I know, I know, I know – I am not so great at keeping this updated daily like I was doing before. . . but, in all honesty – so much of my time now is school visits – which are fantastic – but for confidentiality sake, I have to blog about them more in a batch than individually, so I am waiting until I have a few more to share some of my reflections and thoughts – look for a big blog post on that in the next few weeks for sure. That being said – next week I will have some exciting posts for you from Australia, so I don’t want to stay behind. This post will cover my fun exploring Wellington from when I left Nelson on March 23rd, to when I come up north to Auckland on April 5th. Wellington is a city full of fun and surprises. (I swear, even though it is my current home, I am always finding new stuff to do here – it really is the “coolest little capital” in the world.
Weather in Wellington is truly unpredictable, and I have found that my Wellington survival kit always contains sunscreen – (this girl burns!), a rain coat (My Columbia Jacket may be the best thing I brought with me), a sweat shirt, a hairband (the wind!) and a hat. It has become second nature to have that all on me (where in the past, it would have just lived in my car) – No car here though!
This time period is no different – we have had rain, sunshine and my first real feel of an earthquake.
So I flew home from Nelson on the 23rd – a short – less than an hour flight across the Cook Strait, and then I ubered back to the house (buses, luggage, hills and stairs just had no appeal), and started on the fun that was unpacking and laundry after being gone. I also did some administrative work, planning my upcoming travels and blogs, and worked through some lessons for the class I am sitting in (Science for NZ teachers). The Ludbrooks were out for the evening enjoying the ballet, so I wandered down to the House of Dumplings for dinner (YUM!) and then came back to the house, where I was working on planning my South Island trip details – when I heard a sound like a train whooshing through Aro Valley – I thought it was a truck, until, about 5 (or so) minutes later the house began to shake -it shook for a few minutes and stopped – my reaction was -oh that is an earthquake! No damage was done that I have heard of and while unnerving, it wasn’t horrible.
Friday was a big back to Uni day for me. I had several meetings lined up with professors and we had a Cohort Catch-up with the other Fulbright Teachers, so my Friday was quite productive.
Friday night I decided to finally go up to Space Place, even though I knew the sky was going to be too cloudy to look through the telescope, I felt like some Space geekery was in order. I loved it! The guide to the Southern Skies, the Maori legends surrounding the Pleiades, or Matariki, as they call them, the planetarium show focused on the Southern Hemisphere – (That uses the same software I use in the Star Lab with kids, by the way), and even the telescope that wasn’t open for viewing were all fascinating and did my heart good.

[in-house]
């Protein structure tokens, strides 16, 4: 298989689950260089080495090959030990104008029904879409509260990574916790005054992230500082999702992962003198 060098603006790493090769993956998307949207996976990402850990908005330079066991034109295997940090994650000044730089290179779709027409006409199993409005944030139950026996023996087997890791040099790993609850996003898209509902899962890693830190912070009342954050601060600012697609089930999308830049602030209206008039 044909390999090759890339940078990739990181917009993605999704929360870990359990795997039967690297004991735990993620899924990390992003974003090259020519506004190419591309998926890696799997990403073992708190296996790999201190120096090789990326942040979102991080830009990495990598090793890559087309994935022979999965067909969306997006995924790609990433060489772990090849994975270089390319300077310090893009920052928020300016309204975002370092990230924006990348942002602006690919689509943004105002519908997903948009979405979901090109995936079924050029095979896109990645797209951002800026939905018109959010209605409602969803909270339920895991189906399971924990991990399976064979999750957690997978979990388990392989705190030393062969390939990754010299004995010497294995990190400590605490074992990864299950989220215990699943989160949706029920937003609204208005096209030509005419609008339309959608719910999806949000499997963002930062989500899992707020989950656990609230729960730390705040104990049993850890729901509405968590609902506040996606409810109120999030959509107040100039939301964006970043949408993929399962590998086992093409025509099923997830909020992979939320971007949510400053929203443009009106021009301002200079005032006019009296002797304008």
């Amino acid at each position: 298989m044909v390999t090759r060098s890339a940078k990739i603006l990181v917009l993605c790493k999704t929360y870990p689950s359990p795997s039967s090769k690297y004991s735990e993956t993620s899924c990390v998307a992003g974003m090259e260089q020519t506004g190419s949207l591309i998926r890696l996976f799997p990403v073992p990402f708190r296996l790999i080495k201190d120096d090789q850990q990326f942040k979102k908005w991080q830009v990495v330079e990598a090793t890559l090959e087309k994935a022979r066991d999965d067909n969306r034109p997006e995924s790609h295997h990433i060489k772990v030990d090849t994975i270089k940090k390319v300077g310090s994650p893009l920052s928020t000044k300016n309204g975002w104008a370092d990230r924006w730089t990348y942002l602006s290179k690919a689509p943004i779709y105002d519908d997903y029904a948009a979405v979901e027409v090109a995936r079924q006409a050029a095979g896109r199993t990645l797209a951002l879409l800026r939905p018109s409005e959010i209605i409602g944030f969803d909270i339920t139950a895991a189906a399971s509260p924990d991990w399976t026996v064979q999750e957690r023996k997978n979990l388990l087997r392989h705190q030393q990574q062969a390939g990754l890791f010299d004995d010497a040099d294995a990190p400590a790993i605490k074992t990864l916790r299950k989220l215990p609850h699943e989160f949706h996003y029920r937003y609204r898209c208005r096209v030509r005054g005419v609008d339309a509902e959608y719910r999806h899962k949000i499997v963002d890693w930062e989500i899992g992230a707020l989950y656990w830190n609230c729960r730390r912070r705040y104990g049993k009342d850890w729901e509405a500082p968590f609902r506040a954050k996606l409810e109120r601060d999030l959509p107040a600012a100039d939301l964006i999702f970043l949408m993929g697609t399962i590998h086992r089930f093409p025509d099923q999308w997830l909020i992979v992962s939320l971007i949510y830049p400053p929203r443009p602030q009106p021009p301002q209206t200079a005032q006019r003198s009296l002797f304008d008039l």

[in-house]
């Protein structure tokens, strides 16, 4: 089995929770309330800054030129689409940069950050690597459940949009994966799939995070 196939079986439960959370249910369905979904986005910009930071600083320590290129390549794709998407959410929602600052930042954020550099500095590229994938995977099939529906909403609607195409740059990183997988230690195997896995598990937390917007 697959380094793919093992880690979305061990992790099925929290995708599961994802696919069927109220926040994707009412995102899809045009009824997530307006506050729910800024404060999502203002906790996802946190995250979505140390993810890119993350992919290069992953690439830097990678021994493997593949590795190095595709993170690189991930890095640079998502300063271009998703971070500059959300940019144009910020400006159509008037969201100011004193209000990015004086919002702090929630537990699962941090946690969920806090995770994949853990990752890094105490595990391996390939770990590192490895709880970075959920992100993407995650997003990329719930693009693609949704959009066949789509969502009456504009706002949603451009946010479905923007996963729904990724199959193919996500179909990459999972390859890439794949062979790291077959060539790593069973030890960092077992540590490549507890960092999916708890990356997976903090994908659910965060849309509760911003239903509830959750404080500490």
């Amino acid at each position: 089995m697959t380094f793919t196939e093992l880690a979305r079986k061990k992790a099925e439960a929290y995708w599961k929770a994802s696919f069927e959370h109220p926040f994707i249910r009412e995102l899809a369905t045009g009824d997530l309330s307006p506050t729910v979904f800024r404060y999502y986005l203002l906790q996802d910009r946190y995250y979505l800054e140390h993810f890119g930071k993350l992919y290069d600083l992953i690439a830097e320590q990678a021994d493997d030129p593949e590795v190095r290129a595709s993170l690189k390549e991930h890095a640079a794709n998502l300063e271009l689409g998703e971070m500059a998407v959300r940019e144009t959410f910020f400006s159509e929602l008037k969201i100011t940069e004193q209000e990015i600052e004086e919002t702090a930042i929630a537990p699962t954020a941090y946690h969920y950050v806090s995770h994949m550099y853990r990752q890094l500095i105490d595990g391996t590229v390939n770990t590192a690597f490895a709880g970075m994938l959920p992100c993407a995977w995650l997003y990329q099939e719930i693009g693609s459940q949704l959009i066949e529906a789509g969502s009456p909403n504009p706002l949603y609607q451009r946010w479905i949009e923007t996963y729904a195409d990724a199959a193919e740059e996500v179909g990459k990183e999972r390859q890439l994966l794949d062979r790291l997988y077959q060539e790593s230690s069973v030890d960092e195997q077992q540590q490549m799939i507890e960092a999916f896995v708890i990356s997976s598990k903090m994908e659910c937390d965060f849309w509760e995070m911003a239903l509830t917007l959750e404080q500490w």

I stayed there pretty late (hoping the clouds would clear, but they didn’t (so I will be back on a clear night).
Saturday was Cuba Dupa – one of the many festivals in Wellington – seriously – there is always something going on! Cuba Dupa is this cool festival with all sorts of performers, and an added bonus was that Lavie, one of our Fulbright teachers was performing as well so some of us went out to support him – and he did a great job!
After Lavie’s performance, I wandered around the festival taking in the music, the fun, and a lovely peanut butter gelato (Yum!)!
Midweek – between school visits, Reinhardt work and mundane things like cleaning, paying bills and the like, I took a wander to the Waterfront and the Wellington Museum – It was really quite cool to learn more of Wellington’s history. The museum focused a lot on the Maritime history of Wellington, which of course makes sense, but also had the Bond Store – a replica of the buildings original purpose, to collect taxes on shipped items for the crown.
What you will not see in the pictures is the portion that was the most impactful for me, the section dealing with the Wahine disaster, a great tragedy that occurred in 1967 when a passenger ferry sank in Wellington Harbor.
Days Bay Kayaking – and a bonus Festival to boot!
Saturday I headed out to Days Bay to enjoy the sunshine, and use my Groupon Voucher for my Kayak rental. I was excited to finally use the rental, and to get in a kayak! The sea wasn’t exactly calm, but it wasn’t terribly turbulent either, so I spent a nice hour in the bay enjoying the views.
After Kayaking I wandered across to the pavilion where there was a festival going on – the Local Wild Food Challenge – a cooking competition, tasting and festival – it was very interesting, and I enjoyed the Maori chef who talked about how he prepared a Hangi (a traditional meal cooked over hot rocks underground), then let us taste the food!
Southeast Asian Night Market
Keeping with the tradition that there is always something going on in Wellington, I ventured out to the Southeast Asian Night Market.
Here I watched some cool cultural shows and tasted different foods from across Southeast Asia – I tolerated the cold rain as long as I could, then I headed home and worked on the final touches of my Mid-Point presentation for the following day, April 3rd.
We (the Fulbright Teachers) gathered on April 3rd at Victoria to give our midpoint presentations. It was great to hear what everyone was up to, what their reflections were, and how their projects were progressing.
Thanks to Sue – who came to NZ for spring break from ATL – I have some pictures from my presentation, and some other pictures too:
Next I am off to Auckland!